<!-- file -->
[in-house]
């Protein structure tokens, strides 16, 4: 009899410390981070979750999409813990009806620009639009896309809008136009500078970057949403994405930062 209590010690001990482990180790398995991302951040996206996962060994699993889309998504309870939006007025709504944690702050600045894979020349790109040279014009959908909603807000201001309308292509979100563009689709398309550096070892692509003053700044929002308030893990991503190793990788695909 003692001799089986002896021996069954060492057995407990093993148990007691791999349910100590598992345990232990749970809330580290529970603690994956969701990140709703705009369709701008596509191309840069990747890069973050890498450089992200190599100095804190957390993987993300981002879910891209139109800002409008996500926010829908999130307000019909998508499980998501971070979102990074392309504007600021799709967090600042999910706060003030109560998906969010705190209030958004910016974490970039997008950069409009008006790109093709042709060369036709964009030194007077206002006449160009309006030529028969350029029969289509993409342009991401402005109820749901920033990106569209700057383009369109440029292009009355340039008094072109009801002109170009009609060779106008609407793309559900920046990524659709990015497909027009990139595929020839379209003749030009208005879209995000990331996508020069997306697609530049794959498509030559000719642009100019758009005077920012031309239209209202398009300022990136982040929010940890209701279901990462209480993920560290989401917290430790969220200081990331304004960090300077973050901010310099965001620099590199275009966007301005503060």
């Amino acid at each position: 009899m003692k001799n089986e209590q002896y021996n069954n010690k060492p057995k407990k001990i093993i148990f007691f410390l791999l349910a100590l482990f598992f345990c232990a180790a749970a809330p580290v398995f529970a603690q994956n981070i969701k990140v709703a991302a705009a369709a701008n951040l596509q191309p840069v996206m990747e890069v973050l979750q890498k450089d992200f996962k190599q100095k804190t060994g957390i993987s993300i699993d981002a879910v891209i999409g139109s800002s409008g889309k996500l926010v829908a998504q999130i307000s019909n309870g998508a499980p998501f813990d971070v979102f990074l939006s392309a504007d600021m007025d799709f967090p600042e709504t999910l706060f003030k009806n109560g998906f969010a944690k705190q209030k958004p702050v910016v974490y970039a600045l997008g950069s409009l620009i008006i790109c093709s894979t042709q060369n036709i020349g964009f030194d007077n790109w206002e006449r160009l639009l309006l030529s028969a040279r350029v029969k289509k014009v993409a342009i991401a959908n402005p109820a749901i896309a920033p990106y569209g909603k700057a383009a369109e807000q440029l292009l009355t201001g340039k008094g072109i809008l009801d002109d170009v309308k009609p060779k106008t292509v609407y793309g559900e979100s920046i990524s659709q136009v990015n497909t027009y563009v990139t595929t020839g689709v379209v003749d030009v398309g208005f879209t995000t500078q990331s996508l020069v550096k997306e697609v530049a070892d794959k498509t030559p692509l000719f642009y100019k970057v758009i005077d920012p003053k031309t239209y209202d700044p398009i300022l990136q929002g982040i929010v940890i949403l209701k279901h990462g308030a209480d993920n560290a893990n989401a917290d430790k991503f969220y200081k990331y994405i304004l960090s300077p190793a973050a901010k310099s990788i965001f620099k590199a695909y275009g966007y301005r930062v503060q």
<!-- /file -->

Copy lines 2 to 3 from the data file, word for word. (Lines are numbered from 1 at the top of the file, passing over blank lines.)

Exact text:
């Protein structure tokens, strides 16, 4: 009899410390981070979750999409813990009806620009639009896309809008136009500078970057949403994405930062 209590010690001990482990180790398995991302951040996206996962060994699993889309998504309870939006007025709504944690702050600045894979020349790109040279014009959908909603807000201001309308292509979100563009689709398309550096070892692509003053700044929002308030893990991503190793990788695909 003692001799089986002896021996069954060492057995407990093993148990007691791999349910100590598992345990232990749970809330580290529970603690994956969701990140709703705009369709701008596509191309840069990747890069973050890498450089992200190599100095804190957390993987993300981002879910891209139109800002409008996500926010829908999130307000019909998508499980998501971070979102990074392309504007600021799709967090600042999910706060003030109560998906969010705190209030958004910016974490970039997008950069409009008006790109093709042709060369036709964009030194007077206002006449160009309006030529028969350029029969289509993409342009991401402005109820749901920033990106569209700057383009369109440029292009009355340039008094072109009801002109170009009609060779106008609407793309559900920046990524659709990015497909027009990139595929020839379209003749030009208005879209995000990331996508020069997306697609530049794959498509030559000719642009100019758009005077920012031309239209209202398009300022990136982040929010940890209701279901990462209480993920560290989401917290430790969220200081990331304004960090300077973050901010310099965001620099590199275009966007301005503060």
């Amino acid at each position: 009899m003692k001799n089986e209590q002896y021996n069954n010690k060492p057995k407990k001990i093993i148990f007691f410390l791999l349910a100590l482990f598992f345990c232990a180790a749970a809330p580290v398995f529970a603690q994956n981070i969701k990140v709703a991302a705009a369709a701008n951040l596509q191309p840069v996206m990747e890069v973050l979750q890498k450089d992200f996962k190599q100095k804190t060994g957390i993987s993300i699993d981002a879910v891209i999409g139109s800002s409008g889309k996500l926010v829908a998504q999130i307000s019909n309870g998508a499980p998501f813990d971070v979102f990074l939006s392309a504007d600021m007025d799709f967090p600042e709504t999910l706060f003030k009806n109560g998906f969010a944690k705190q209030k958004p702050v910016v974490y970039a600045l997008g950069s409009l620009i008006i790109c093709s894979t042709q060369n036709i020349g964009f030194d007077n790109w206002e006449r160009l639009l309006l030529s028969a040279r350029v029969k289509k014009v993409a342009i991401a959908n402005p109820a749901i896309a920033p990106y569209g909603k700057a383009a369109e807000q440029l292009l009355t201001g340039k008094g072109i809008l009801d002109d170009v309308k009609p060779k106008t292509v609407y793309g559900e979100s920046i990524s659709q136009v990015n497909t027009y563009v990139t595929t020839g689709v379209v003749d030009v398309g208005f879209t995000t500078q990331s996508l020069v550096k997306e697609v530049a070892d794959k498509t030559p692509l000719f642009y100019k970057v758009i005077d920012p003053k031309t239209y209202d700044p398009i300022l990136q929002g982040i929010v940890i949403l209701k279901h990462g308030a209480d993920n560290a893990n989401a917290d430790k991503f969220y200081k990331y994405i304004l960090s300077p190793a973050a901010k310099s990788i965001f620099k590199a695909y275009g966007y301005r930062v503060q």